Summing up, there was direct opinion evidence that the value of the property was $3100; there was evidence that the purchase price was $3100; and finally, under the law of Georgia, the jury is the sole judge on questions of value, and they may base their verdict upon direct or circumstantial evidence or both. Grant v. Dannals, supra.
Coming then to the only substantial question in the case, whether appellant established its defense that plaintiff was estopped to assert its title and, therefore, defendant was in effect an innocent purchaser of the automobile, we think it sufficient to say that, for the reasons stated in the opinion in cause No. 17745, Peoples Loan & Finance Corp. v. Lawson, 5 Cir.,271 F.2d 529, it is quite clear that the evidence made out a case for the jury and amply supported its verdict.
Dan Smith testified: that he knew the automobile had come from Halbeisen Motors in Michigan; that it was normal for a car coming from Michigan to have a Michigan title like that introduced in evidence; and that when cars are brought in from Michigan they usually have titles with them. He also testified that he did not ask to see the Michigan title or any other documents on the car. Had he done so, he would have found that Douglas did not have the Michigan title because it had not paid for the car, and the title was being held by Halbeisen until payment was made.
Section 37-116, Georgia Code Annotated, provides:
'Notice sufficient to excite attention and put a party on inquiry shall be notice of everything to which it is afterward found such inquiry might have led. Ignorance of a fact, due to negligence, shall be equivalent to knowledge, in fixing the rights of parties.'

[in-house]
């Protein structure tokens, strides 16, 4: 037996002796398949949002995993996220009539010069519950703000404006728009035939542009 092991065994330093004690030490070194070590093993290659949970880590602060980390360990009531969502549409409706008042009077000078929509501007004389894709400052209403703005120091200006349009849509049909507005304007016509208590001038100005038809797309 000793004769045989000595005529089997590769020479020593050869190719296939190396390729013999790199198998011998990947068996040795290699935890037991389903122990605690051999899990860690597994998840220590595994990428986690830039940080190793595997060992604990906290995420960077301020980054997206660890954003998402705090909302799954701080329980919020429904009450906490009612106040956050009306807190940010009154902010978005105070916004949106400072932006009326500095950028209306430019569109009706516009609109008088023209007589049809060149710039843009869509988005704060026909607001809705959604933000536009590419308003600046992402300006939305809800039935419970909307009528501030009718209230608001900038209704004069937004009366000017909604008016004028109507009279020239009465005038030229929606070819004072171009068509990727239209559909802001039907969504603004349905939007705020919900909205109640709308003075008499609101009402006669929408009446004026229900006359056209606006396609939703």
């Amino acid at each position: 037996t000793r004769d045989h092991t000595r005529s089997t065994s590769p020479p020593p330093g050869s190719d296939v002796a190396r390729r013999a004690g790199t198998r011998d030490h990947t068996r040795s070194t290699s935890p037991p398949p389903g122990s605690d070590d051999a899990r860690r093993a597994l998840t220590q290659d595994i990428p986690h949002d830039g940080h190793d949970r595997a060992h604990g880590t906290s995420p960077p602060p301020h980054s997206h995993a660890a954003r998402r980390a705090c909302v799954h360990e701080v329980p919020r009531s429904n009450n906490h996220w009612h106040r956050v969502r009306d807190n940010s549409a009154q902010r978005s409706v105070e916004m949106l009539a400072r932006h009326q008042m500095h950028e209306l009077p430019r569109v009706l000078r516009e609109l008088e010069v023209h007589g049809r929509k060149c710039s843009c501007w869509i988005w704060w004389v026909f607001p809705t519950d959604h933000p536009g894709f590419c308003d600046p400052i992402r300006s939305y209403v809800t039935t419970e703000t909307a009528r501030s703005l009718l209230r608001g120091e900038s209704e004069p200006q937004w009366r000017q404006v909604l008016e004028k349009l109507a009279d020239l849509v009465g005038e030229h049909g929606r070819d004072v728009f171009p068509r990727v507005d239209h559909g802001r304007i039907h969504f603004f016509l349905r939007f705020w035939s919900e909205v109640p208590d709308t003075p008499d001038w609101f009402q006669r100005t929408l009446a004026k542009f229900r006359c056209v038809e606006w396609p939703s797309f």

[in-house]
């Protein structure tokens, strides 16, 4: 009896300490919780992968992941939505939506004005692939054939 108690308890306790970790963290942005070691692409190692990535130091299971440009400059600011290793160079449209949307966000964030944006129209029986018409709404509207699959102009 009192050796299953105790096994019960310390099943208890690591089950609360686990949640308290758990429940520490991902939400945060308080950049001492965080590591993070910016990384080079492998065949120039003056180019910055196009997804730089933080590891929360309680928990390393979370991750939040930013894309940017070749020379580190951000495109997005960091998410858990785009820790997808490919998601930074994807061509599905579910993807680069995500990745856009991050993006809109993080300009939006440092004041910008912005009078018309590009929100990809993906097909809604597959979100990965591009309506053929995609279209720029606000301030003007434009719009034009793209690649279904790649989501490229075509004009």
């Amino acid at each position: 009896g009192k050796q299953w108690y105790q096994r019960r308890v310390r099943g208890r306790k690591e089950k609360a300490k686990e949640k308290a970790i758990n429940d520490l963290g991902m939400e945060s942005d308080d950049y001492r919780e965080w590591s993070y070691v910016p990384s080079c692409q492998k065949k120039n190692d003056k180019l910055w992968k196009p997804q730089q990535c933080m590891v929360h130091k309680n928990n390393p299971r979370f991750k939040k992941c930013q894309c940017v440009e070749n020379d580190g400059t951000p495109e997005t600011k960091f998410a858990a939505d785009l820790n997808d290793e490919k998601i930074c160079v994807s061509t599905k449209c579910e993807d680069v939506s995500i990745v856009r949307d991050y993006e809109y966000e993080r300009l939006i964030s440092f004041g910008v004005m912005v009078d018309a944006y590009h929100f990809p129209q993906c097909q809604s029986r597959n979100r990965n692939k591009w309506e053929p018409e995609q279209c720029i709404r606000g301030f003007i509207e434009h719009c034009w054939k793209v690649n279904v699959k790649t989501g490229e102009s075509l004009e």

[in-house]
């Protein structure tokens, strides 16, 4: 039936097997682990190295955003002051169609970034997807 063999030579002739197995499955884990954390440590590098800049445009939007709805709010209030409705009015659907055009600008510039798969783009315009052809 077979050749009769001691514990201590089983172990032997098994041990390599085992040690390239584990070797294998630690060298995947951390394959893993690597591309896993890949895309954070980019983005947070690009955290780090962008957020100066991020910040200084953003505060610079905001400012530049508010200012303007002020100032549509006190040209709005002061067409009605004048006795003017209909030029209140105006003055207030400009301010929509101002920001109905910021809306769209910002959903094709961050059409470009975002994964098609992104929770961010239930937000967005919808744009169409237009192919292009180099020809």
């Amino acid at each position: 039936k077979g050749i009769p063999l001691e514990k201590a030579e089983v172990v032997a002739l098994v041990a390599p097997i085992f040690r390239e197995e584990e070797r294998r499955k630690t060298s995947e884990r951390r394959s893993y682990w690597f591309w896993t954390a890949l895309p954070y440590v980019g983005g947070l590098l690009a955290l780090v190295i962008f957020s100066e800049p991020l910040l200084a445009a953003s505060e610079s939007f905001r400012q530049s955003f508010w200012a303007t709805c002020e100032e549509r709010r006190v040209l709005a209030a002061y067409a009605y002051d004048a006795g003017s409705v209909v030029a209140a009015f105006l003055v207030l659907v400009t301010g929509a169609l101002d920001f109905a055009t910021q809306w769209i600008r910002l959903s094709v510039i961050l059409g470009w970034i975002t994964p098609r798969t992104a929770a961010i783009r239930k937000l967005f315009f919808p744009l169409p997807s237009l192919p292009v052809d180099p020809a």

Under the evidence in this case, it was clearly a question for the jury to determine whether, under all the circumstances, defendant had been negligent in not making inquiry and whether appellant's ignorance of the fact that Douglas did not have title to the car was due to such negligence. Pound v. Faulkner, 193 Ga. 413, 18 S.E.2d 749; Dyal v. McLean, 188 Ga. 229, 3 S.E.2d 571.
There is also a jury question as to whether, considering the close relation between Douglas and defendant, appellant did not have sufficient information regarding the state and condition of the Douglas business during the month of July sufficient to excite appellant's attention and put it upon inquiry, and sufficient also to prevent its being allowed to claim that it was an innocent purchaser and on that claim bailing Douglas out at the expense of plaintiff who was wholly innocent of wrong doing. In short, while this case may be regarded as lacking in some of the elements present in the Lawson case, supra, which makes it not as strong a case for a directed verdict as that case, it certainly must be said of it that it presents sufficient evidence to take the case to the jury and to support the verdict for the plaintiff.
The judgment was right. It is affirmed.
Gouldman-Taber Pontiac, Inc. v. Thomas, 96 Ga.App. 279, 99 S.E.2d 711; Capital Automobile Co. v. Ward, 54 Ga.App. 873, 189 S.E. 713; Blount v. Bainbridge, 79 Ga.App. 99, 53 S.E.2d 122; Wolfe v. Smith, 80 Ga.App. 136, 55 S.E.2d 675; Southern Discount Co. v. Elliott, 86 Ga.App. 50, 70 S.E.2d 605